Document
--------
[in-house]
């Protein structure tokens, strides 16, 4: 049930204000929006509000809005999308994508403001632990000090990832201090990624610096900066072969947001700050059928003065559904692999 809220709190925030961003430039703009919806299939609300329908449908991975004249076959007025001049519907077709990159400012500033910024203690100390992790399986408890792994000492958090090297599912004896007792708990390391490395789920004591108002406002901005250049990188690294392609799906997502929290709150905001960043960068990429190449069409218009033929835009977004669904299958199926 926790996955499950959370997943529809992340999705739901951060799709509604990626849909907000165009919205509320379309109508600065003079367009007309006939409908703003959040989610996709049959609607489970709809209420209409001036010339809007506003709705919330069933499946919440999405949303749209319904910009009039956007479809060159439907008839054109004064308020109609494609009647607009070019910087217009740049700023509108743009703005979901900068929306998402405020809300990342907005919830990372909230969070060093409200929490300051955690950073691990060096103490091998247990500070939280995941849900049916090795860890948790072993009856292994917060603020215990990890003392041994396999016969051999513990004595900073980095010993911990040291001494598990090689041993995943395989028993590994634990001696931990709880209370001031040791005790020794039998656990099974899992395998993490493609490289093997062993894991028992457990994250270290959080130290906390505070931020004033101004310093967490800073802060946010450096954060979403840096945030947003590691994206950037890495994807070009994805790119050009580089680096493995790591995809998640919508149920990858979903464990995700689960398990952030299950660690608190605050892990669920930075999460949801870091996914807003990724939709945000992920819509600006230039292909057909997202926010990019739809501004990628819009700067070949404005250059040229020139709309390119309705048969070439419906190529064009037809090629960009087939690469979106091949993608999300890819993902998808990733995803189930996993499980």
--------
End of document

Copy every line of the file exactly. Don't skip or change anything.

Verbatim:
[in-house]
């Protein structure tokens, strides 16, 4: 049930204000929006509000809005999308994508403001632990000090990832201090990624610096900066072969947001700050059928003065559904692999 809220709190925030961003430039703009919806299939609300329908449908991975004249076959007025001049519907077709990159400012500033910024203690100390992790399986408890792994000492958090090297599912004896007792708990390391490395789920004591108002406002901005250049990188690294392609799906997502929290709150905001960043960068990429190449069409218009033929835009977004669904299958199926 926790996955499950959370997943529809992340999705739901951060799709509604990626849909907000165009919205509320379309109508600065003079367009007309006939409908703003959040989610996709049959609607489970709809209420209409001036010339809007506003709705919330069933499946919440999405949303749209319904910009009039956007479809060159439907008839054109004064308020109609494609009647607009070019910087217009740049700023509108743009703005979901900068929306998402405020809300990342907005919830990372909230969070060093409200929490300051955690950073691990060096103490091998247990500070939280995941849900049916090795860890948790072993009856292994917060603020215990990890003392041994396999016969051999513990004595900073980095010993911990040291001494598990090689041993995943395989028993590994634990001696931990709880209370001031040791005790020794039998656990099974899992395998993490493609490289093997062993894991028992457990994250270290959080130290906390505070931020004033101004310093967490800073802060946010450096954060979403840096945030947003590691994206950037890495994807070009994805790119050009580089680096493995790591995809998640919508149920990858979903464990995700689960398990952030299950660690608190605050892990669920930075999460949801870091996914807003990724939709945000992920819509600006230039292909057909997202926010990019739809501004990628819009700067070949404005250059040229020139709309390119309705048969070439419906190529064009037809090629960009087939690469979106091949993608999300890819993902998808990733995803189930996993499980």